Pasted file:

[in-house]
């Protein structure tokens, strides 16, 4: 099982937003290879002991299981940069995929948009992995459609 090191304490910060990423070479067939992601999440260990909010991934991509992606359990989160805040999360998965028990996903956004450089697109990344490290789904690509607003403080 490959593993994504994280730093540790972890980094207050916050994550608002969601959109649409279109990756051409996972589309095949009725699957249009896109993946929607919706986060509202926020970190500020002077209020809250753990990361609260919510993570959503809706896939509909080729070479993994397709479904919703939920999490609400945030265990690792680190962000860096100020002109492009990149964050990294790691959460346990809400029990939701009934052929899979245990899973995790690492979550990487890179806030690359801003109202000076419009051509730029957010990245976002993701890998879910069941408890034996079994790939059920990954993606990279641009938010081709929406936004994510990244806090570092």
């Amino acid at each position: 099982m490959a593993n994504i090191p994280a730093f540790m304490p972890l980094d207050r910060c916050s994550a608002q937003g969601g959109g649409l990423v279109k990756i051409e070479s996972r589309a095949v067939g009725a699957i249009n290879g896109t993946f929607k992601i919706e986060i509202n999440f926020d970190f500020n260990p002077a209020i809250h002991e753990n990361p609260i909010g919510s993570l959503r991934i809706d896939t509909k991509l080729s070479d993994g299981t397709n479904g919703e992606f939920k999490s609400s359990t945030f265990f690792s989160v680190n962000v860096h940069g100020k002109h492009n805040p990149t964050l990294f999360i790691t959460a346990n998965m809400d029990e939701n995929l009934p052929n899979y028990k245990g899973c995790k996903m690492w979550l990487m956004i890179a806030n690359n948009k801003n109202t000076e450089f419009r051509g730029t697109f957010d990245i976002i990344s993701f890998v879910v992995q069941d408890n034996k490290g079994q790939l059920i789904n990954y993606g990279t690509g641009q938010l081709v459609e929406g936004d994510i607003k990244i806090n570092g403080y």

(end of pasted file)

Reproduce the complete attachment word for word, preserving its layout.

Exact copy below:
[in-house]
């Protein structure tokens, strides 16, 4: 099982937003290879002991299981940069995929948009992995459609 090191304490910060990423070479067939992601999440260990909010991934991509992606359990989160805040999360998965028990996903956004450089697109990344490290789904690509607003403080 490959593993994504994280730093540790972890980094207050916050994550608002969601959109649409279109990756051409996972589309095949009725699957249009896109993946929607919706986060509202926020970190500020002077209020809250753990990361609260919510993570959503809706896939509909080729070479993994397709479904919703939920999490609400945030265990690792680190962000860096100020002109492009990149964050990294790691959460346990809400029990939701009934052929899979245990899973995790690492979550990487890179806030690359801003109202000076419009051509730029957010990245976002993701890998879910069941408890034996079994790939059920990954993606990279641009938010081709929406936004994510990244806090570092």
């Amino acid at each position: 099982m490959a593993n994504i090191p994280a730093f540790m304490p972890l980094d207050r910060c916050s994550a608002q937003g969601g959109g649409l990423v279109k990756i051409e070479s996972r589309a095949v067939g009725a699957i249009n290879g896109t993946f929607k992601i919706e986060i509202n999440f926020d970190f500020n260990p002077a209020i809250h002991e753990n990361p609260i909010g919510s993570l959503r991934i809706d896939t509909k991509l080729s070479d993994g299981t397709n479904g919703e992606f939920k999490s609400s359990t945030f265990f690792s989160v680190n962000v860096h940069g100020k002109h492009n805040p990149t964050l990294f999360i790691t959460a346990n998965m809400d029990e939701n995929l009934p052929n899979y028990k245990g899973c995790k996903m690492w979550l990487m956004i890179a806030n690359n948009k801003n109202t000076e450089f419009r051509g730029t697109f957010d990245i976002i990344s993701f890998v879910v992995q069941d408890n034996k490290g079994q790939l059920i789904n990954y993606g990279t690509g641009q938010l081709v459609e929406g936004d994510i607003k990244i806090n570092g403080y």